Talking out Loud (Like a Broken Drum)

My old pal Roger, the one who reminded me of Fred Flinstone in more ways than I care to remember, used to hold a roomful of peons hostage in a conference room, writing with dried-out marker on the flip chart and stopping every now and then to say, “I’m just talking out loud here.”

Ah, my days of being a corporate tool. Good for my 401K contributions, bad for my faith in the longevity of the English language.

Since my first day as an employee at the sort of joint that provides an employee ID number and a name badge, I’ve sat through thousands of hours of meetings. There were meetings when I tried hard not to scream aloud, meetings when I felt my heart pounding in my chest because I had no idea how I would ever get all that work done, and meetings where I honestly wondered if anyone would notice if I just … closed … my … eyes … a … bit. And always, I kept my mouth shut when I heard language being misused, mispronounced and generally mangled to unrecognizable bits, as it often was, and not just when Roger had flown in from Detroit.

As a recovering English major, I make it a point never to correct other people’s grammar. Having spent my life with one parent whose greatest pleasure in life was to point out other people’s mistakes, as loudly as possible, I lost my appetite for correcting other people long ago. My one exception is for a single bit of Minnesota-ese which I only heard after moving here. I feel strongly enough about this one to tell my daughters that if they ever use the word “pitcher” to describe a photograph, graphic representation or piece of artwork, I will sneak into their rooms while they’re sleeping and shave their heads.

I’ve been spending more time in conference rooms lately, and I see that the state of the English language is in perhaps even worse shape than when I first took a detour into self-employment. People are working twice as hard, and they seem to be thinking before they speak about half as much.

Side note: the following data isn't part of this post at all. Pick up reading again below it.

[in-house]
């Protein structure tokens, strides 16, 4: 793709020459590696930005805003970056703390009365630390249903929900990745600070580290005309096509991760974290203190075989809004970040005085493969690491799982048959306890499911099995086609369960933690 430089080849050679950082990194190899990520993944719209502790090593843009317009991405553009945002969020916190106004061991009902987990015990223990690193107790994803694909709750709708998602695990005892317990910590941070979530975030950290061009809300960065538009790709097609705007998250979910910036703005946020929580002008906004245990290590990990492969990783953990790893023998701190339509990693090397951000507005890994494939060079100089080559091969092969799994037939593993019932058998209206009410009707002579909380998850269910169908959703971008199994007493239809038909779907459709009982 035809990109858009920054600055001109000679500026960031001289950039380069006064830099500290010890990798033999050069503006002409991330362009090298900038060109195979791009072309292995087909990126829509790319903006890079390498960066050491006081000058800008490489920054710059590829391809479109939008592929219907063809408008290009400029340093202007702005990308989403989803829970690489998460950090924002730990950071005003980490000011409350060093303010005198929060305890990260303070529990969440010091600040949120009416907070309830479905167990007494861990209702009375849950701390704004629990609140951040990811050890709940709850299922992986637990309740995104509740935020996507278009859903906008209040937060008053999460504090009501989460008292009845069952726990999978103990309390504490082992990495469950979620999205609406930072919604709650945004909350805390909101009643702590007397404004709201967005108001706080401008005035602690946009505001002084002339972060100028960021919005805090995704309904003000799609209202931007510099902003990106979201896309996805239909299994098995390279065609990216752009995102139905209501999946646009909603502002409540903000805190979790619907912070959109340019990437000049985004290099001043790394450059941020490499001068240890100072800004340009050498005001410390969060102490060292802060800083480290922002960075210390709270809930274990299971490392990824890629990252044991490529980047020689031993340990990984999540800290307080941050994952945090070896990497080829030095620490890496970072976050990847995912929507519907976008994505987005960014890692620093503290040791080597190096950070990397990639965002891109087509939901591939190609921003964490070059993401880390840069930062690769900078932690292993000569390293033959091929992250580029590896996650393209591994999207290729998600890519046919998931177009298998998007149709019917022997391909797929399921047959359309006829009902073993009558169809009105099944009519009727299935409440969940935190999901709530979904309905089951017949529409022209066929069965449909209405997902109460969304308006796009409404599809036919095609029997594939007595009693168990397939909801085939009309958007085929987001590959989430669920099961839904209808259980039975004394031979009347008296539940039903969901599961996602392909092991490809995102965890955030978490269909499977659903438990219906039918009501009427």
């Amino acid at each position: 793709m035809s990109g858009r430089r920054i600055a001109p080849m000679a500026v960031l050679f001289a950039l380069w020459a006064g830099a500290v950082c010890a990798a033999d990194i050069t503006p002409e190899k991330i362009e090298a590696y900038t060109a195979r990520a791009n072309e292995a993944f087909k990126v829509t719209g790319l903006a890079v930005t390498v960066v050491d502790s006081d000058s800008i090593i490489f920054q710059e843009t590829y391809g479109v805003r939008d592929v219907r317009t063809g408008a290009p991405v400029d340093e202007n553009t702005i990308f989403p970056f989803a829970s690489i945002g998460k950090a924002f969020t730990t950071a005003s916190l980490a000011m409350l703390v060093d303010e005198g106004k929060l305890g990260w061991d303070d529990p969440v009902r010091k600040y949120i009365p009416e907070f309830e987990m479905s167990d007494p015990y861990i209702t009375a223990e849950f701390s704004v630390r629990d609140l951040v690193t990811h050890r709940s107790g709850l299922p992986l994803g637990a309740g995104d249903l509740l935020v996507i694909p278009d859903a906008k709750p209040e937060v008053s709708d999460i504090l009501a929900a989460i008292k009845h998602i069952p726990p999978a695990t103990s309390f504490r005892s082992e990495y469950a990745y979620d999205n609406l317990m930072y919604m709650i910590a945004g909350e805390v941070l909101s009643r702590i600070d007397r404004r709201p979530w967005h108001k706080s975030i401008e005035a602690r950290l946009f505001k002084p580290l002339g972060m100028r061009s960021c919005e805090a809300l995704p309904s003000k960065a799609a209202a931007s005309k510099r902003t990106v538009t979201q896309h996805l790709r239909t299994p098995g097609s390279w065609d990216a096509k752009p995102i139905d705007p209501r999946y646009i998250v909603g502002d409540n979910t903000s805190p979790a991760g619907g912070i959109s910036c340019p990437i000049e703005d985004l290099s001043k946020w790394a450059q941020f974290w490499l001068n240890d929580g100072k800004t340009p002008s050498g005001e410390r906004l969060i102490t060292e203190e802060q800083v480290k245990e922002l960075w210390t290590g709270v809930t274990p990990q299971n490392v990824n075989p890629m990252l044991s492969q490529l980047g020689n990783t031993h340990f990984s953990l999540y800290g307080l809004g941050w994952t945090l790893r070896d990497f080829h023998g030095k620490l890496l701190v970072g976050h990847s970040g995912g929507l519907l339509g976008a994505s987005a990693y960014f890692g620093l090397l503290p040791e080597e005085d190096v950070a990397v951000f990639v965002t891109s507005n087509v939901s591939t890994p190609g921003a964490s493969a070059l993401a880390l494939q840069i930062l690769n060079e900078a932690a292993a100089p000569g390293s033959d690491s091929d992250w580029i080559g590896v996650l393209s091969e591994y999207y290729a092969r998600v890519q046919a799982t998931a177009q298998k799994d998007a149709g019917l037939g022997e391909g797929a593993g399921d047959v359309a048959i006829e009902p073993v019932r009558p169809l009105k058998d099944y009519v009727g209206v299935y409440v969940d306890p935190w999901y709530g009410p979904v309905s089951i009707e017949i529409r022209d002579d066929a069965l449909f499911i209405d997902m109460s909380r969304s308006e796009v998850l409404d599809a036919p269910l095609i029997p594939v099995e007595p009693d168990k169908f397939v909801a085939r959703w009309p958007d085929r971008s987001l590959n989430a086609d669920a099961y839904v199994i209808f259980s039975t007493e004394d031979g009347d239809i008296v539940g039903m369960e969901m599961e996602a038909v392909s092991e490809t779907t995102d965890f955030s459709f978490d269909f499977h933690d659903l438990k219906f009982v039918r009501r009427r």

Here, then, for your amusement or despair, are a few of my new favorite bits of “talking out loud,” heard within the past calendar year at very reputable firms, and uttered by entirely well-meaning staff members. Feel free to contribute some of your own pips in the Comments section:

From someone who felt he was repeating himself, “I know I sound like a broken drum.”

From someone who was worried she had given me too heavy a workload: “I don’t want to overwater you here.”

From someone who wanted me to know that things were happening at a rapid pace: “We’re aggressing very forward.”

And now, I stop, before I cry. I'm reminded of Kennedy's description of my boyfriend Winston Churchill as the man who “mobilized the English language and sent it into battle.”

The battlefield is one thing, but the conference room might just beat the poor language yet.

Tuesday, May 4, 2010

Mary's Peeps

Everything is catawampus (yes, that’s the correct spelling, I checked) in our family these days, what with Mary suddenly off and away every afternoon at play practice. The girl who normally requires hours of door-closed quiet time is staying up past ten on schoolnights to work as an assistant stage manager for a local youth theatre group’s production of her favorite book of all time, Surviving the Applewhites. The plot has everything Mary loves: a wonderfully weird family, a mystic/saint, the Musical Theater and everyone working together in love and harmony. Plus, they put on a show in a barn. (I had to get her on You Tube clips of Rooney & Garland to see that this was an oft-told joke, not a new inspiration). If the cast called for a wry, well-dressed gay boy who burst frequently into song, the show would be perfect, in Mary’s view.

She’s doing much more than just helping to put on a play, though. Every night she comes home with a new story. Some boy laid himself across a table and sang “Roxie.” The boy dressed like Kurt in “Sound of Music” launched into “Springtime for Hitler.” Everyone, all the time, sang all the songs from last week’s episode of “Glee.” And Mary, who spends days at school where no one ever has the slightest idea what she’s talking about, found that every line of dialogue or flutter of song lyric was immediately understood and appreciated.

Mary has found her peeps.

As great as this is, and as happy as it makes me, I find special delight not in Mary’s happiness, but in Emma’s confusion. During the nightly recounting of the cast’s antics, Emma narrows her eyes and asks repeated questions like, “and when they did that, nobody made fun of them?” It’s become clear that Emma saw Mary as a one-of-a-kind crazie, her own beloved and uniquely bizarre sister. That there are Other People just like that, well, it’s a little much for my big, very sensible girl to bear.

But she’s holding steady to this new, slightly tilted, planet, and she loves Mary just as much.

As always, these girls, together, are a beautiful thing.